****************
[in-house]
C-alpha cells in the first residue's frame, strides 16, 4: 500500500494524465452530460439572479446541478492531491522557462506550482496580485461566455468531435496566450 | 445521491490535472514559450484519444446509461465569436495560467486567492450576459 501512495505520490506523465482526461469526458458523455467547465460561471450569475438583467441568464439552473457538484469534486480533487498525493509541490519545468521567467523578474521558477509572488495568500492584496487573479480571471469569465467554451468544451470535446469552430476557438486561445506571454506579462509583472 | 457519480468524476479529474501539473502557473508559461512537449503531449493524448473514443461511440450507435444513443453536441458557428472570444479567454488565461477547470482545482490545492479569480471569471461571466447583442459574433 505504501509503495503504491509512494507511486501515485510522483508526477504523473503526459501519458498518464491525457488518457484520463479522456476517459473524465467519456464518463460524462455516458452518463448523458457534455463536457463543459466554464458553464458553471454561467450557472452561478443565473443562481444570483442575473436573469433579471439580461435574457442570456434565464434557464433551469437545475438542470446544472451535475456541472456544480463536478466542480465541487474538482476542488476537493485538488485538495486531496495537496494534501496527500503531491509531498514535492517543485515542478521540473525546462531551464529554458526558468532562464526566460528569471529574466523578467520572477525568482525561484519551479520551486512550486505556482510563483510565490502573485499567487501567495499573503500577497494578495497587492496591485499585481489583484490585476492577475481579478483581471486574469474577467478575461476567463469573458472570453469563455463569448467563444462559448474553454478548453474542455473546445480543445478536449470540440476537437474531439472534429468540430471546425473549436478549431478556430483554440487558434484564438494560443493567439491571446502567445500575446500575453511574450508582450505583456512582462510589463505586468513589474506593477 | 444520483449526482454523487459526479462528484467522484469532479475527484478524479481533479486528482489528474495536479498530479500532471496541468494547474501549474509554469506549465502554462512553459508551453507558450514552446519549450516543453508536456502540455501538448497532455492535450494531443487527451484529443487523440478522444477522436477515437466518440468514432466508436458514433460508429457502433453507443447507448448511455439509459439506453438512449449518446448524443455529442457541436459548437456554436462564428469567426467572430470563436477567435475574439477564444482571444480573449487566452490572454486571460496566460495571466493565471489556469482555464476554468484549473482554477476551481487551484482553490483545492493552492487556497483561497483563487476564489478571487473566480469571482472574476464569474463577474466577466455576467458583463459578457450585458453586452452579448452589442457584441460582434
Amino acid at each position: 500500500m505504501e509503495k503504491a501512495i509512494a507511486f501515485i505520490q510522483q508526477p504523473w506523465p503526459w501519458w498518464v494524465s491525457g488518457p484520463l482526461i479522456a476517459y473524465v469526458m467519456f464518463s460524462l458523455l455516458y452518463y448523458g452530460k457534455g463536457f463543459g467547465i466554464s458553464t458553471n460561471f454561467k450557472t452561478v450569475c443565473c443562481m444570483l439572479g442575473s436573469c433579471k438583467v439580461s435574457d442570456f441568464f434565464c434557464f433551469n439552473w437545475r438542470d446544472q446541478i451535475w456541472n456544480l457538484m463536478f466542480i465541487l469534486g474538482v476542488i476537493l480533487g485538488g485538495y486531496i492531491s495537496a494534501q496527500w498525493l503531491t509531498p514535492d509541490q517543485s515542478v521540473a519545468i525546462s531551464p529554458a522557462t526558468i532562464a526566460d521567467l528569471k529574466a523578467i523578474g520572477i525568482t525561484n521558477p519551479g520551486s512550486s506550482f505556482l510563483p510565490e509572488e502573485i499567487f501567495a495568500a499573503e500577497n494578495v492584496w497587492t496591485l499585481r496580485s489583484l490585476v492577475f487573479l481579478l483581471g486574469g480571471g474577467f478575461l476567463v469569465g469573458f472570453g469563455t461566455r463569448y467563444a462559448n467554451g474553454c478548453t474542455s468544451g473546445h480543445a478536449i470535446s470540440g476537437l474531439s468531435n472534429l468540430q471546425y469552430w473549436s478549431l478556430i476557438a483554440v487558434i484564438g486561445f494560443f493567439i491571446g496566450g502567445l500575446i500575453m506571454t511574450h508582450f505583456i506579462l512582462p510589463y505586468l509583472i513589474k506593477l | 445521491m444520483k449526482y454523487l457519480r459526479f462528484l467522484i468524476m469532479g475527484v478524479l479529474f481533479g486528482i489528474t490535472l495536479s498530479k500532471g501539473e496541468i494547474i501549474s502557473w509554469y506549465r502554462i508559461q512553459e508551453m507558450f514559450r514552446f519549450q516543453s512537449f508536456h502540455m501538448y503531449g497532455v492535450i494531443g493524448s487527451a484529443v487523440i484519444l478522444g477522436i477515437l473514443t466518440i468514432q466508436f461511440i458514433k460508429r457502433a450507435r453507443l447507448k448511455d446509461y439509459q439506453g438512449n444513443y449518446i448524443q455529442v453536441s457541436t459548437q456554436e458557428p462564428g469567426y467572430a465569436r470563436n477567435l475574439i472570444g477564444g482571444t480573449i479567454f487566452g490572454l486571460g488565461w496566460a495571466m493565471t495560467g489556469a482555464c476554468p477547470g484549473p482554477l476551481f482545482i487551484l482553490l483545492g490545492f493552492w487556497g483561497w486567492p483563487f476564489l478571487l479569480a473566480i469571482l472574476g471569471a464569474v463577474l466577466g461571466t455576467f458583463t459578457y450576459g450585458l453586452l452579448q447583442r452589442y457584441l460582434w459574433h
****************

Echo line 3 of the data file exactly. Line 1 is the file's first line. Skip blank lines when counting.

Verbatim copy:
Amino acid at each position: 500500500m505504501e509503495k503504491a501512495i509512494a507511486f501515485i505520490q510522483q508526477p504523473w506523465p503526459w501519458w498518464v494524465s491525457g488518457p484520463l482526461i479522456a476517459y473524465v469526458m467519456f464518463s460524462l458523455l455516458y452518463y448523458g452530460k457534455g463536457f463543459g467547465i466554464s458553464t458553471n460561471f454561467k450557472t452561478v450569475c443565473c443562481m444570483l439572479g442575473s436573469c433579471k438583467v439580461s435574457d442570456f441568464f434565464c434557464f433551469n439552473w437545475r438542470d446544472q446541478i451535475w456541472n456544480l457538484m463536478f466542480i465541487l469534486g474538482v476542488i476537493l480533487g485538488g485538495y486531496i492531491s495537496a494534501q496527500w498525493l503531491t509531498p514535492d509541490q517543485s515542478v521540473a519545468i525546462s531551464p529554458a522557462t526558468i532562464a526566460d521567467l528569471k529574466a523578467i523578474g520572477i525568482t525561484n521558477p519551479g520551486s512550486s506550482f505556482l510563483p510565490e509572488e502573485i499567487f501567495a495568500a499573503e500577497n494578495v492584496w497587492t496591485l499585481r496580485s489583484l490585476v492577475f487573479l481579478l483581471g486574469g480571471g474577467f478575461l476567463v469569465g469573458f472570453g469563455t461566455r463569448y467563444a462559448n467554451g474553454c478548453t474542455s468544451g473546445h480543445a478536449i470535446s470540440g476537437l474531439s468531435n472534429l468540430q471546425y469552430w473549436s478549431l478556430i476557438a483554440v487558434i484564438g486561445f494560443f493567439i491571446g496566450g502567445l500575446i500575453m506571454t511574450h508582450f505583456i506579462l512582462p510589463y505586468l509583472i513589474k506593477l | 445521491m444520483k449526482y454523487l457519480r459526479f462528484l467522484i468524476m469532479g475527484v478524479l479529474f481533479g486528482i489528474t490535472l495536479s498530479k500532471g501539473e496541468i494547474i501549474s502557473w509554469y506549465r502554462i508559461q512553459e508551453m507558450f514559450r514552446f519549450q516543453s512537449f508536456h502540455m501538448y503531449g497532455v492535450i494531443g493524448s487527451a484529443v487523440i484519444l478522444g477522436i477515437l473514443t466518440i468514432q466508436f461511440i458514433k460508429r457502433a450507435r453507443l447507448k448511455d446509461y439509459q439506453g438512449n444513443y449518446i448524443q455529442v453536441s457541436t459548437q456554436e458557428p462564428g469567426y467572430a465569436r470563436n477567435l475574439i472570444g477564444g482571444t480573449i479567454f487566452g490572454l486571460g488565461w496566460a495571466m493565471t495560467g489556469a482555464c476554468p477547470g484549473p482554477l476551481f482545482i487551484l482553490l483545492g490545492f493552492w487556497g483561497w486567492p483563487f476564489l478571487l479569480a473566480i469571482l472574476g471569471a464569474v463577474l466577466g461571466t455576467f458583463t459578457y450576459g450585458l453586452l452579448q447583442r452589442y457584441l460582434w459574433h